mood_boosting_food.jpg
Do you find yourself reaching for that bag of chips or popcorn, chocolate, or ice cream after a terrible day? If yes, then you are not alone. All of us, at some point or other, have found ourselves digging into food when we feel bad.

While scientists know a link between mood and food (stress eating comes to mind) exists, the actual relationship between mood disorders such as depression and food is not clear. They have not yet been able to crack the code between diet and depression.

That brings us to a question – do dietary habits influence our mental health?

Scientists Still Searching

The scientists have no clear answer to the question of whether food and depression have a link.

A 2017 research found that people with symptoms of moderate-to-severe depression saw an improvement in their mood when they consumed a healthy diet for nearly three to four months, along with nutritional counseling sessions.

The menu focused on fresh and whole foods, which was packed with nutrients. Restrictions on the consumption of junk food, sugar, caffeine and sweets also saw a reduction in symptoms of depression.
The study found that depressive symptoms like anxiety and mood saw enough improvement to reach the remission criteria in about 30% of the participants.

This is not a one-off study. A 2005 study published in the International Journal of Obesity found that dietary factors and depression and obesity were closely associated.

Also, a survey conducted by the American Journal of Clinical Nutrition in 2011 showed that women who followed a diet containing an increased quantity of food rich in vitamin D were less likely to develop depression than women who ate less vitamin D rich food.

Some Links

All these studies have alluded to a correlation between food and mood, but none of them have been able to establish the exact relationship between the risk of depression and diet.
mood_boosting_food_1.jpg
The scientists have not been able to pinpoint one nutritional factor that could either increase or decrease depression. There is minimal empirical data that can link the risk of depression with unhealthy dietary habits.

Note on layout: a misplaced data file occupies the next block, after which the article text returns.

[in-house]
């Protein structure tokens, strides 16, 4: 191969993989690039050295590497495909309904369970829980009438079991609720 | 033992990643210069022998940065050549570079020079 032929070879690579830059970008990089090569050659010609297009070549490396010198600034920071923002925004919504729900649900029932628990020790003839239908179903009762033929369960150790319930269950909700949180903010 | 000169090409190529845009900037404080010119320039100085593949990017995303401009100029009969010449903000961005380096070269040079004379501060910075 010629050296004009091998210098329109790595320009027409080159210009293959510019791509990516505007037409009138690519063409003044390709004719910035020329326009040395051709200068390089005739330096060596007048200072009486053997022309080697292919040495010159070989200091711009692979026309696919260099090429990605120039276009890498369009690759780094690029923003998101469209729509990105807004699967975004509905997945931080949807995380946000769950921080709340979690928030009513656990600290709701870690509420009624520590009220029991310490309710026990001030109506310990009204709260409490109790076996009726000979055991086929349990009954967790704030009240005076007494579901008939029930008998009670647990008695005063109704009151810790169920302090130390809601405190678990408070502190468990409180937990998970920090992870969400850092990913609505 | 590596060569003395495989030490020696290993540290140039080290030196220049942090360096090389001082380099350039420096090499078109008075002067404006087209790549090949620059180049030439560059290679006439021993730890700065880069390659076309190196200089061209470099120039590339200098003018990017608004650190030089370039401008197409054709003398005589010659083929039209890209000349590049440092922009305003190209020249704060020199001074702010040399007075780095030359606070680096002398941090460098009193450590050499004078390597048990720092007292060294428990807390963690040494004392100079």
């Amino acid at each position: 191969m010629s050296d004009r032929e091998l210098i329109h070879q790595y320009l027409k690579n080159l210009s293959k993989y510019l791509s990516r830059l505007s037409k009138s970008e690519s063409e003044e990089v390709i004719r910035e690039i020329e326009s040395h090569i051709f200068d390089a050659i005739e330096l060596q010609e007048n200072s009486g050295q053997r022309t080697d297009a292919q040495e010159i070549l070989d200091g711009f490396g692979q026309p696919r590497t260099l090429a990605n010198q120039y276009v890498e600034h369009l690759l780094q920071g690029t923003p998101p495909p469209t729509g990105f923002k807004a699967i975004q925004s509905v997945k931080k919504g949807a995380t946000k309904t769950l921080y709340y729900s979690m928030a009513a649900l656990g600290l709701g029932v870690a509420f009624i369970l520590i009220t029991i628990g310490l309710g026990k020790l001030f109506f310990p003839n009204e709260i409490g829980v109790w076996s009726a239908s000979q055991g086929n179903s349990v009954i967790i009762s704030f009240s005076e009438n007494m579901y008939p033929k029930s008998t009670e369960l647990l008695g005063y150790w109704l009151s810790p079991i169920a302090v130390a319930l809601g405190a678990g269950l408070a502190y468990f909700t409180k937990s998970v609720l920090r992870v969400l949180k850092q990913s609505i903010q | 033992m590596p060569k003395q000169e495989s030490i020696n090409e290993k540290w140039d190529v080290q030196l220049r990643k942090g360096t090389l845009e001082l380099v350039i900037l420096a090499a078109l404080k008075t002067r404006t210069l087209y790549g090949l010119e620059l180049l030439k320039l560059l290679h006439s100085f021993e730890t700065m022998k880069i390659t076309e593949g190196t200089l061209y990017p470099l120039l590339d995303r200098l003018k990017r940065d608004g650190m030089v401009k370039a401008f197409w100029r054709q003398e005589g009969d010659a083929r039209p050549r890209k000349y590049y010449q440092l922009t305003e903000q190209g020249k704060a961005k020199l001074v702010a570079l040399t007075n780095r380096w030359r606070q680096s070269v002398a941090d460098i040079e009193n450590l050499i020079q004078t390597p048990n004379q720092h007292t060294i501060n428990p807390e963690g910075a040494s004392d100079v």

A study published in Brain, Behavior, and Immunity in 2014 used data available from Nurses' Health study to find a link between diet filled with junk food, refined grains, soft drinks laced with sugar, and red meat with depression.

Another meta-analysis, published in 2018 in the European Journal of Nutrition suggested that high meat consumption can cause depression.

However, with so many factors being linked with depression, it’s not possible in teasing out exactly which dietary food habit can result in depression. There are modifiable lifestyle factors like smoking, dietary choices, physical activity, which can affect depression but these don’t act independently.

Depression, as in various other chronic conditions, stems from a complex interaction between environment and genetics. Even though scientists know that depression can be associated with modifiable risk factors, they cannot determine the percentage of depression related to a specific element since they are interrelated.

That said, one should not take focus away from eating good food that protects your mental health. Scientists have linked a Mediterranean-style diet with a decreased risk of depression. A Mediterranean diet consists of fruits, olive oil, vegetables, lean protein (fish and protein), and whole grains, and a reduced amount of unhealthy fats and red meat.
Even if any future research determines the Mediterranean diet doesn't necessarily reduce depression, there are various other reasons for adopting this healthy diet. For instance, this diet has been linked with better cognitive function, lower blood pressure, and fewer incidents of cardiovascular and diabetic events.

Adopting a high-quality dietary pattern like the Mediterranean diet is beneficial not only for depression but also for overall reduced risk of several chronic conditions, which can, in turn, result in depression at a later stage.